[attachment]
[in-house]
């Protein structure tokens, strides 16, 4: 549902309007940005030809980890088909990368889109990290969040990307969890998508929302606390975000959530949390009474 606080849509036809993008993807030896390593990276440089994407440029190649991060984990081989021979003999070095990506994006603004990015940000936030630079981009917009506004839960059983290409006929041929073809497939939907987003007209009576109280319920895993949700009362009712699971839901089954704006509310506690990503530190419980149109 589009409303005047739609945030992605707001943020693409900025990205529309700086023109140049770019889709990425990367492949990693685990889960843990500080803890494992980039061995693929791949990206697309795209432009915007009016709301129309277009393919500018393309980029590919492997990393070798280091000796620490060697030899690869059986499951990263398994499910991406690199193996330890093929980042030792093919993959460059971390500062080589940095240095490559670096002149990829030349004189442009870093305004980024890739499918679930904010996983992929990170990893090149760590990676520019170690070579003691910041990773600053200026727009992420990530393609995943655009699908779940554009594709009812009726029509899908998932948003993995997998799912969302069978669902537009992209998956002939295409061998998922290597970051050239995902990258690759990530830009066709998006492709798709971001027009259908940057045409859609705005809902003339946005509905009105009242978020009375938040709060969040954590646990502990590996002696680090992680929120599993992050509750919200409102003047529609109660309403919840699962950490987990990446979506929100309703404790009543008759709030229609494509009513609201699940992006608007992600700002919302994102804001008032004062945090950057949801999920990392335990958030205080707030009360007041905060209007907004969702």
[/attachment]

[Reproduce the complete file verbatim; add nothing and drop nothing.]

[in-house]
């Protein structure tokens, strides 16, 4: 549902309007940005030809980890088909990368889109990290969040990307969890998508929302606390975000959530949390009474 606080849509036809993008993807030896390593990276440089994407440029190649991060984990081989021979003999070095990506994006603004990015940000936030630079981009917009506004839960059983290409006929041929073809497939939907987003007209009576109280319920895993949700009362009712699971839901089954704006509310506690990503530190419980149109 589009409303005047739609945030992605707001943020693409900025990205529309700086023109140049770019889709990425990367492949990693685990889960843990500080803890494992980039061995693929791949990206697309795209432009915007009016709301129309277009393919500018393309980029590919492997990393070798280091000796620490060697030899690869059986499951990263398994499910991406690199193996330890093929980042030792093919993959460059971390500062080589940095240095490559670096002149990829030349004189442009870093305004980024890739499918679930904010996983992929990170990893090149760590990676520019170690070579003691910041990773600053200026727009992420990530393609995943655009699908779940554009594709009812009726029509899908998932948003993995997998799912969302069978669902537009992209998956002939295409061998998922290597970051050239995902990258690759990530830009066709998006492709798709971001027009259908940057045409859609705005809902003339946005509905009105009242978020009375938040709060969040954590646990502990590996002696680090992680929120599993992050509750919200409102003047529609109660309403919840699962950490987990990446979506929100309703404790009543008759709030229609494509009513609201699940992006608007992600700002919302994102804001008032004062945090950057949801999920990392335990958030205080707030009360007041905060209007907004969702």